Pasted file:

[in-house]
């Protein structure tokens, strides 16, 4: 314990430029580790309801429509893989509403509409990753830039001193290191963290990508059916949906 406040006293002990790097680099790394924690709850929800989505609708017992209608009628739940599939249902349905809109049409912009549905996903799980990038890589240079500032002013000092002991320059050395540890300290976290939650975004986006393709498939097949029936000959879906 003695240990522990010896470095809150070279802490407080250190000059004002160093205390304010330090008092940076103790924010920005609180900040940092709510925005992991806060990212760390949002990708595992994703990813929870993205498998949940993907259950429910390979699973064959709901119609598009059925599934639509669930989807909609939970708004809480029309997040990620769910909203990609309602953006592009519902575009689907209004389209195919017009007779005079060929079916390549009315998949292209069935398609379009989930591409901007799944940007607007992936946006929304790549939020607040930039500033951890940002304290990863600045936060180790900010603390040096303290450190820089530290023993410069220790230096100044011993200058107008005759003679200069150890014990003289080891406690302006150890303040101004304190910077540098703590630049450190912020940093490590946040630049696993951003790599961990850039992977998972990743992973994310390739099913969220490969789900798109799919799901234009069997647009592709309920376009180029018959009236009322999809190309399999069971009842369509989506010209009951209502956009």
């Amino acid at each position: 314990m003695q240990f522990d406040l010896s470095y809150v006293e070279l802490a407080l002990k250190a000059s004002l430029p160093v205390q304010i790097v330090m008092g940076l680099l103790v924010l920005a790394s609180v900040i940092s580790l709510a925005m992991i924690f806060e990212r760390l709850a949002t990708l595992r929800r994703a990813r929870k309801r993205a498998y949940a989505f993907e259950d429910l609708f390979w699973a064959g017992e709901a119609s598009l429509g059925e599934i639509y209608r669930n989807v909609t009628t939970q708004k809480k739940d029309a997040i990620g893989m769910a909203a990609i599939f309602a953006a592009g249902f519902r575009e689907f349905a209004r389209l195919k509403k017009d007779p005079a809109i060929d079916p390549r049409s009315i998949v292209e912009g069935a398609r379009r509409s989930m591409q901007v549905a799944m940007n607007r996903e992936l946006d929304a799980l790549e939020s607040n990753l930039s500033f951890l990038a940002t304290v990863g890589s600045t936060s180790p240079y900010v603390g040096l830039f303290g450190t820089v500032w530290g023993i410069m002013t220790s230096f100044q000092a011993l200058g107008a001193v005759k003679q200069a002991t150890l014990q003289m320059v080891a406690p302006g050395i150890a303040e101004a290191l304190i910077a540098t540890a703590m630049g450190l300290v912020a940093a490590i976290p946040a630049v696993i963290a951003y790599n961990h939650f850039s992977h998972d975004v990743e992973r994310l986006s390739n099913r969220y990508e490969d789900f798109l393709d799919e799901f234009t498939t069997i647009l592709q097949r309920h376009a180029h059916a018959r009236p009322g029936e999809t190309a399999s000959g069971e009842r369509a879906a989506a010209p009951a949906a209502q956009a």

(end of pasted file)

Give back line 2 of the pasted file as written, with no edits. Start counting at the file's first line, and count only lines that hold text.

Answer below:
């Protein structure tokens, strides 16, 4: 314990430029580790309801429509893989509403509409990753830039001193290191963290990508059916949906 406040006293002990790097680099790394924690709850929800989505609708017992209608009628739940599939249902349905809109049409912009549905996903799980990038890589240079500032002013000092002991320059050395540890300290976290939650975004986006393709498939097949029936000959879906 003695240990522990010896470095809150070279802490407080250190000059004002160093205390304010330090008092940076103790924010920005609180900040940092709510925005992991806060990212760390949002990708595992994703990813929870993205498998949940993907259950429910390979699973064959709901119609598009059925599934639509669930989807909609939970708004809480029309997040990620769910909203990609309602953006592009519902575009689907209004389209195919017009007779005079060929079916390549009315998949292209069935398609379009989930591409901007799944940007607007992936946006929304790549939020607040930039500033951890940002304290990863600045936060180790900010603390040096303290450190820089530290023993410069220790230096100044011993200058107008005759003679200069150890014990003289080891406690302006150890303040101004304190910077540098703590630049450190912020940093490590946040630049696993951003790599961990850039992977998972990743992973994310390739099913969220490969789900798109799919799901234009069997647009592709309920376009180029018959009236009322999809190309399999069971009842369509989506010209009951209502956009």